Last thing to spot, is that the south east has a warmer mean temperature than the south west. Yes the south east is generally lower than the south west, but there is something else going on here to. The south east coast is on the shore of the Caribbean; a warm shallow sea, compared to the cooler, deeper Pacific Ocean on the west coast. As we saw before, the sea can have a noticeable effect on the temperatures, especially in winter, when the land cools down quickly yet the sea remains warm. Therefore the winters in California get much colder than the winters in Florida, which has a warmer adjacent sea. There is another way in which the sea affects the land, which is the last thing we are going to have a look at.
That just about wraps up altitude, so the last thing to look at is humidity.
Dry vs. Wet
OK, so one last look at the annual mean temperature graph. Until now, we have gone on the assumption that the further you go from the equator, the colder it gets. The equator gets the most intense sun, and therefore should be warmer. Look at areas like the Sahara desert in North Africa and you’ll see there is actually a belt of the warmest mean annual temperatures in the world at 30oN and 30oS.
The other figure shows the mean cloud cover, or how much of the sky is on average, covered by clouds. Look at the similarities, because they are striking.
Where are the hottest and coldest temperatures? North Africa, North Australia, Saudi Arabia are the hottest, Greenland and Antarctica are the coldest.
Where are the driest places? North Africa, North Australia, Saudi Arabia, central Greenland and Antarctica.
There is a remarkable correlation between cloud cover and mean annual temperature. To understand why, we need to recall the process of convection, and understand a new one called humidity.
Humidity refers to how much water the air is holding. The warmer the air is, the more water it can hold as invisible water vapour, and the colder the air is, the less water it can hold. When the air is “full” of water and cannot hold anymore, it is at 100% humidity, and known as “saturated”.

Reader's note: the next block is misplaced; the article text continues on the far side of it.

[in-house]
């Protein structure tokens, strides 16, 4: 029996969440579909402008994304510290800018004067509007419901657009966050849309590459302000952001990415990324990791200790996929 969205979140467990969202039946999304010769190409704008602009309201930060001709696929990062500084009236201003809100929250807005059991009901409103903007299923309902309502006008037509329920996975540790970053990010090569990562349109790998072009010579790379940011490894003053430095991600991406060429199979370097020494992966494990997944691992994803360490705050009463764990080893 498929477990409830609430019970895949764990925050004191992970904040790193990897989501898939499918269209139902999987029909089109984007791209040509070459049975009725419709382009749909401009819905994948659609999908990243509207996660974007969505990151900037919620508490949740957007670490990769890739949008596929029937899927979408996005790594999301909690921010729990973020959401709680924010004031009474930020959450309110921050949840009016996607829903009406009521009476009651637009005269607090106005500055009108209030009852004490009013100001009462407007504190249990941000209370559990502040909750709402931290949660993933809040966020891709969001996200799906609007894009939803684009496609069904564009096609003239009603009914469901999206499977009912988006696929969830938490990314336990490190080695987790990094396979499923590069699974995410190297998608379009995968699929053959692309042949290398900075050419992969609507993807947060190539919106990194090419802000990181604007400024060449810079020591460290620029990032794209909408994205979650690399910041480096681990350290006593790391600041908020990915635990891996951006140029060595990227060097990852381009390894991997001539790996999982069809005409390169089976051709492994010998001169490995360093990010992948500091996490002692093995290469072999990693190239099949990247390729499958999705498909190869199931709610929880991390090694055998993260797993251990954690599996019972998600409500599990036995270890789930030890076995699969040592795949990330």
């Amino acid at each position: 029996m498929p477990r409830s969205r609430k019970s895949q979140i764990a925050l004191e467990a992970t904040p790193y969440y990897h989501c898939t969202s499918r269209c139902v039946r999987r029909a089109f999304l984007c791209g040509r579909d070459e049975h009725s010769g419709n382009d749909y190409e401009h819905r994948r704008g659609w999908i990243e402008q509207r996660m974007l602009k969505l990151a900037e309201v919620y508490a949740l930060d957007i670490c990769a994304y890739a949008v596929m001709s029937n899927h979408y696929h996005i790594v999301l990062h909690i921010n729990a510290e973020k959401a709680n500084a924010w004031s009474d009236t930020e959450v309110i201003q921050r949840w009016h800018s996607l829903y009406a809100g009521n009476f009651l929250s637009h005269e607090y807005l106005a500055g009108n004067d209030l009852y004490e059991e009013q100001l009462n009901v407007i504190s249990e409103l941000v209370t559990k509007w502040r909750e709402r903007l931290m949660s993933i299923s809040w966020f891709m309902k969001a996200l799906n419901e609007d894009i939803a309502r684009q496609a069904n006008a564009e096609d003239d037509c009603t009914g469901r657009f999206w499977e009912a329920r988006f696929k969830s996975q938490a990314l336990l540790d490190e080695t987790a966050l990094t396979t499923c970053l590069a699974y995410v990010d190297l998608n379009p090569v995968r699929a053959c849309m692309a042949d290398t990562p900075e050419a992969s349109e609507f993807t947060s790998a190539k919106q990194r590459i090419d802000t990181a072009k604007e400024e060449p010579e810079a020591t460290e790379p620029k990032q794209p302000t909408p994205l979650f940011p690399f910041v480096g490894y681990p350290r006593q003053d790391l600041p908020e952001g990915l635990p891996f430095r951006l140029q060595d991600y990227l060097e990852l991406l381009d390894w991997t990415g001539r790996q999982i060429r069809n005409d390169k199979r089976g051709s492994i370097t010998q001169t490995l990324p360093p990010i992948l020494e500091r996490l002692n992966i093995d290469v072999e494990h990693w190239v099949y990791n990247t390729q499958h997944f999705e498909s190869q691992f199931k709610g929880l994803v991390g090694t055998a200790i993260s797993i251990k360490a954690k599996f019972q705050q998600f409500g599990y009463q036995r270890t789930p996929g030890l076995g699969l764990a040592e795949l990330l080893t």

You will have noticed this in the past but maybe not known that humidity was to blame. Every time you breathe out, you breathe out water vapour. If you don’t believe me, breathe on a window and you’ll see water droplets form on the glass. Normally, you don’t notice this because the air is not saturated and the moisture in your breath stays as invisible water vapour. However when it is really cold outside, the air cannot hold very much water, i.e., it is nearly saturated or full of water. When you add more water vapour to the air, it condenses, and you can see the tiny water droplets hanging in the air.
The same happens in the atmosphere; as air rises from convection, it cools and suddenly cannot hold as much water vapour. Any excess water vapour then condenses to form clouds. The air above the clouds has therefore lost part of its water content, and is drier than before.
Remember when I said that atmospheric circulation is actually more complicated? Well we’re going to understand a little more about it now, but don’t worry, we’re almost done!
True to convection, the equator being where the most intense solar heating occurs, this is the area where most air begins to rise into the atmosphere as you can see on the left. As it rises, it cools and cannot hold as much water vapour; hence it condenses and forms clouds. Remember the cloud picture from before? There is a nice strip across the equator of high percentage cloud cover to confirm this. Now this cloud has an interesting effect, as it actually cools the surface below, since it keeps it in shade. It feels hot though; that sort of horrible, sweaty, muggy heat that you associate with rainforests and tropical countries, which is due to the humid, saturated air that is very hot, and therefore is holding lots of water. The high water content is what makes it feel very muggy.